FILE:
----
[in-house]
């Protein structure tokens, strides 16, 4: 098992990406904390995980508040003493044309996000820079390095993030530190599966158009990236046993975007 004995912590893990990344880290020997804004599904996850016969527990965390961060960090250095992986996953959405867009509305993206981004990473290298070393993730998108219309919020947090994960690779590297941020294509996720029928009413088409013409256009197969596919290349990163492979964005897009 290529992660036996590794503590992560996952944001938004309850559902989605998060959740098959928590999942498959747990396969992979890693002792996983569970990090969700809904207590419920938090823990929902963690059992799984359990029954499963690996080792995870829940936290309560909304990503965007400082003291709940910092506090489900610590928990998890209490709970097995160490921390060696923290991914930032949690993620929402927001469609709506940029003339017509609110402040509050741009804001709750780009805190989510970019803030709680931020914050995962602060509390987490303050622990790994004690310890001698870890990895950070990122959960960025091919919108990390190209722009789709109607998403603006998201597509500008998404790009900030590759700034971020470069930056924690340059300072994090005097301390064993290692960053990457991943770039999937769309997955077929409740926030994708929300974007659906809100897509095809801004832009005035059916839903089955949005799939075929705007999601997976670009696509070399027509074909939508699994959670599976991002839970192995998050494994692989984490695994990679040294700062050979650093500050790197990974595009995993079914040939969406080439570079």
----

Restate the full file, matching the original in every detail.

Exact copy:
[in-house]
């Protein structure tokens, strides 16, 4: 098992990406904390995980508040003493044309996000820079390095993030530190599966158009990236046993975007 004995912590893990990344880290020997804004599904996850016969527990965390961060960090250095992986996953959405867009509305993206981004990473290298070393993730998108219309919020947090994960690779590297941020294509996720029928009413088409013409256009197969596919290349990163492979964005897009 290529992660036996590794503590992560996952944001938004309850559902989605998060959740098959928590999942498959747990396969992979890693002792996983569970990090969700809904207590419920938090823990929902963690059992799984359990029954499963690996080792995870829940936290309560909304990503965007400082003291709940910092506090489900610590928990998890209490709970097995160490921390060696923290991914930032949690993620929402927001469609709506940029003339017509609110402040509050741009804001709750780009805190989510970019803030709680931020914050995962602060509390987490303050622990790994004690310890001698870890990895950070990122959960960025091919919108990390190209722009789709109607998403603006998201597509500008998404790009900030590759700034971020470069930056924690340059300072994090005097301390064993290692960053990457991943770039999937769309997955077929409740926030994708929300974007659906809100897509095809801004832009005035059916839903089955949005799939075929705007999601997976670009696509070399027509074909939508699994959670599976991002839970192995998050494994692989984490695994990679040294700062050979650093500050790197990974595009995993079914040939969406080439570079």